By the time you all get to read this, another show at the Schuster Theatre, “The Children’s Hour,” will have come and gone. But its impact will linger on. Warning: Spoilers and thoughtful subject matter just ahead.
“The Children’s Hour” takes place at a girl’s boarding school in the 1930s. When one of the girls doesn’t get her way from the teachers, Ms. Karen Wright and Ms. Martha Dobie, she spreads a nasty rumor that the women are lovers. The rumor grows beyond everyone’s control and ends with tragic consequences. As you can imagine, the impact of that kind of rumor in that time period is immense. Martha eventually reveals that she does indeed have feelings for Karen, and upon being rejected, takes her own life.
Martha’s suicide is by far the climax of the show. Though I’m not on the stage, I still play a huge part in enhancing the already incredible acting – I set off the gunshot noise. And it’s incredible the effect simply pressing a button has on me. My hands sweat, my heart races, I become incredibly stressed out.
The effect on the audience is even more interesting to watch. Nowadays it is unfortunately common to see people chatting or on their phones in the middle of the show. But I can honestly say the entire audience is rapt with attention from the moment the rumor is revealed to the last moment of the show. And the gunshot never fails to shock, eliciting gasps, hands clasped to mouths, and on the first Saturday an “Oh my God!”
Natalie Pertz, the actress playing Karen, posted this quote by Cesar Cruz on Facebook during tech week: “Art should comfort the disturbed and disturb the comforted.” I couldn’t agree more.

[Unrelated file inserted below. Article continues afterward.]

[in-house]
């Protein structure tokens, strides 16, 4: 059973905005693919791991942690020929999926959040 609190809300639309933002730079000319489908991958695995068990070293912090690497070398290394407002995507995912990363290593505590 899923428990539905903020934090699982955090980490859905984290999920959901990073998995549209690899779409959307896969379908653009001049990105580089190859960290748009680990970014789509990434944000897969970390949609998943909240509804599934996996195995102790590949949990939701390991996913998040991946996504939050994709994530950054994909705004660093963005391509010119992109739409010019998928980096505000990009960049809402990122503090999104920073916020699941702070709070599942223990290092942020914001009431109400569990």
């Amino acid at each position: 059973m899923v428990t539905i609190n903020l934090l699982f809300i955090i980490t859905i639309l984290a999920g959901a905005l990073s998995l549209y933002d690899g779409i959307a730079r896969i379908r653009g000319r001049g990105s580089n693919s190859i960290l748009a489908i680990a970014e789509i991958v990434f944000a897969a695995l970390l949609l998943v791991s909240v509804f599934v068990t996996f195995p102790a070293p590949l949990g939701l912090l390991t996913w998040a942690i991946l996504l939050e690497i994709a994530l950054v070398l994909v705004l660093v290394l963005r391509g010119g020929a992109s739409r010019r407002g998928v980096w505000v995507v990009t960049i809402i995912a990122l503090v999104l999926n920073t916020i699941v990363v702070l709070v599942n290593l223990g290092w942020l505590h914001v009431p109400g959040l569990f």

Usually when we turn on the TV, read a book or go to a play, we are expecting to be entertained. And usually we are. But entertainment shouldn’t just mean enjoyment. It should also mean challenging our thoughts and our beliefs. Theatre has an incredible ability to do this because while we can turn off the TV or close a book, theatre puts its subject matter right in your face. It makes it much harder to walk away.
Mental health is becoming an increasingly popular subject in theatre. The musical “Next to Normal,” which will hit the Erie Playhouse in June, focuses on a family dealing with a mother’s depression and bipolar disorder. “The Effect,” a play I hope to bring to bring to Erie next year, looks at a drug trial and the potentially synthetic love between two participants. Both “Spring Awakening” and “The Children’s Hour” involve suicide.
Theatre puts its subject matter in your face. Mental health is a subject that, in my opinion, more people need to address. When they come together, the impact is powerful.